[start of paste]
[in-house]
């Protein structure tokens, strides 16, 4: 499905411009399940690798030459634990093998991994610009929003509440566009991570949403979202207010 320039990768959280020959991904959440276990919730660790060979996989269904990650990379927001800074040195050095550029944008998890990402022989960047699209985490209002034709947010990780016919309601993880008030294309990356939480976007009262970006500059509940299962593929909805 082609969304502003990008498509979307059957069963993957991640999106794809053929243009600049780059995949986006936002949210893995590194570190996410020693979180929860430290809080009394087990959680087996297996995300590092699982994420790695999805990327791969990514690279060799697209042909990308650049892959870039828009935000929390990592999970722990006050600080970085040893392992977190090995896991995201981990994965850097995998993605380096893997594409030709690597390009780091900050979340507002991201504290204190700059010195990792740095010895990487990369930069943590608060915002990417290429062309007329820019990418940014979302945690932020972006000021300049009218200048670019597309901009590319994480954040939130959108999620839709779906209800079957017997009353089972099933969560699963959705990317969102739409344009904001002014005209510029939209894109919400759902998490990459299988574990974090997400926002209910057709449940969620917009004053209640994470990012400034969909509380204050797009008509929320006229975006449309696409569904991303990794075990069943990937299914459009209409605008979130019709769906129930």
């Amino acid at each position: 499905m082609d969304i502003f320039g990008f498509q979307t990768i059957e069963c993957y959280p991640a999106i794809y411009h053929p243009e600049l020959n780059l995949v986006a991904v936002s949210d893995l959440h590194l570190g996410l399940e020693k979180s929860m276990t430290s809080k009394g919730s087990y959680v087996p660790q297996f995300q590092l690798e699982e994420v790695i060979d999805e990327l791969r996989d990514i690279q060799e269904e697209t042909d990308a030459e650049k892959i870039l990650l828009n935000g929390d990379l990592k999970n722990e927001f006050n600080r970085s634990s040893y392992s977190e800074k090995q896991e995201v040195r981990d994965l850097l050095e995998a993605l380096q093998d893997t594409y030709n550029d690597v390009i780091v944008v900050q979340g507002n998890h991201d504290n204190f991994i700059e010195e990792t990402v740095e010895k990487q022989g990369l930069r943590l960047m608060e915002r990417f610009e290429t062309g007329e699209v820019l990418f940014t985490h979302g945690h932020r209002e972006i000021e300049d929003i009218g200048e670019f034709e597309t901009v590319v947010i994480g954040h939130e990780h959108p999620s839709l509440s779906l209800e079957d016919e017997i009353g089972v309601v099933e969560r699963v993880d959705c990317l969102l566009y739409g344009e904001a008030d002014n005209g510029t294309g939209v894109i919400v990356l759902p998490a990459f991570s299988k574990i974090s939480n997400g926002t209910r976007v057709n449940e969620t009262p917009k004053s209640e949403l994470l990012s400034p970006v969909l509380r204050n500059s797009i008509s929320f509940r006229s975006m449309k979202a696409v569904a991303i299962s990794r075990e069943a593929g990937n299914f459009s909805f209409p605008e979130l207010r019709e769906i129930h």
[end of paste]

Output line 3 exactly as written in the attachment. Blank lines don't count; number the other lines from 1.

């Amino acid at each position: 499905m082609d969304i502003f320039g990008f498509q979307t990768i059957e069963c993957y959280p991640a999106i794809y411009h053929p243009e600049l020959n780059l995949v986006a991904v936002s949210d893995l959440h590194l570190g996410l399940e020693k979180s929860m276990t430290s809080k009394g919730s087990y959680v087996p660790q297996f995300q590092l690798e699982e994420v790695i060979d999805e990327l791969r996989d990514i690279q060799e269904e697209t042909d990308a030459e650049k892959i870039l990650l828009n935000g929390d990379l990592k999970n722990e927001f006050n600080r970085s634990s040893y392992s977190e800074k090995q896991e995201v040195r981990d994965l850097l050095e995998a993605l380096q093998d893997t594409y030709n550029d690597v390009i780091v944008v900050q979340g507002n998890h991201d504290n204190f991994i700059e010195e990792t990402v740095e010895k990487q022989g990369l930069r943590l960047m608060e915002r990417f610009e290429t062309g007329e699209v820019l990418f940014t985490h979302g945690h932020r209002e972006i000021e300049d929003i009218g200048e670019f034709e597309t901009v590319v947010i994480g954040h939130e990780h959108p999620s839709l509440s779906l209800e079957d016919e017997i009353g089972v309601v099933e969560r699963v993880d959705c990317l969102l566009y739409g344009e904001a008030d002014n005209g510029t294309g939209v894109i919400v990356l759902p998490a990459f991570s299988k574990i974090s939480n997400g926002t209910r976007v057709n449940e969620t009262p917009k004053s209640e949403l994470l990012s400034p970006v969909l509380r204050n500059s797009i008509s929320f509940r006229s975006m449309k979202a696409v569904a991303i299962s990794r075990e069943a593929g990937n299914f459009s909805f209409p605008e979130l207010r019709e769906i129930h």